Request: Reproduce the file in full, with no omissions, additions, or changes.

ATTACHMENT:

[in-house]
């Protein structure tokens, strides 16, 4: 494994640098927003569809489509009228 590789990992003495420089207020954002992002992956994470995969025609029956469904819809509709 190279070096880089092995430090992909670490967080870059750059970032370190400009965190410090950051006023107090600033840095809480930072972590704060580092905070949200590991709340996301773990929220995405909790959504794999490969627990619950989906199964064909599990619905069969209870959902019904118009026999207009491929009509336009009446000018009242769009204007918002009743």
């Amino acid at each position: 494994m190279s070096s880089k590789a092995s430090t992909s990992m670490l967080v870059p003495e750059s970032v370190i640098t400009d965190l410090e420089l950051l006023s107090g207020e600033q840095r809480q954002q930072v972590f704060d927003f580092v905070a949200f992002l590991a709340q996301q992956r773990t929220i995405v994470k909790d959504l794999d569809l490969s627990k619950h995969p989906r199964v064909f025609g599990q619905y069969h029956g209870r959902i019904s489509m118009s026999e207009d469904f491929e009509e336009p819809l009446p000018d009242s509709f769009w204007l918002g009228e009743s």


[in-house]
């Protein structure tokens, strides 16, 4: 494994640098927003569809489509009228 590789990992003495420089207020954002992002992956994470995969025609029956469904819809509709 190279070096880089092995430090992909670490967080870059750059970032370190400009965190410090950051006023107090600033840095809480930072972590704060580092905070949200590991709340996301773990929220995405909790959504794999490969627990619950989906199964064909599990619905069969209870959902019904118009026999207009491929009509336009009446000018009242769009204007918002009743």
């Amino acid at each position: 494994m190279s070096s880089k590789a092995s430090t992909s990992m670490l967080v870059p003495e750059s970032v370190i640098t400009d965190l410090e420089l950051l006023s107090g207020e600033q840095r809480q954002q930072v972590f704060d927003f580092v905070a949200f992002l590991a709340q996301q992956r773990t929220i995405v994470k909790d959504l794999d569809l490969s627990k619950h995969p989906r199964v064909f025609g599990q619905y069969h029956g209870r959902i019904s489509m118009s026999e207009d469904f491929e009509e336009p819809l009446p000018d009242s509709f769009w204007l918002g009228e009743s």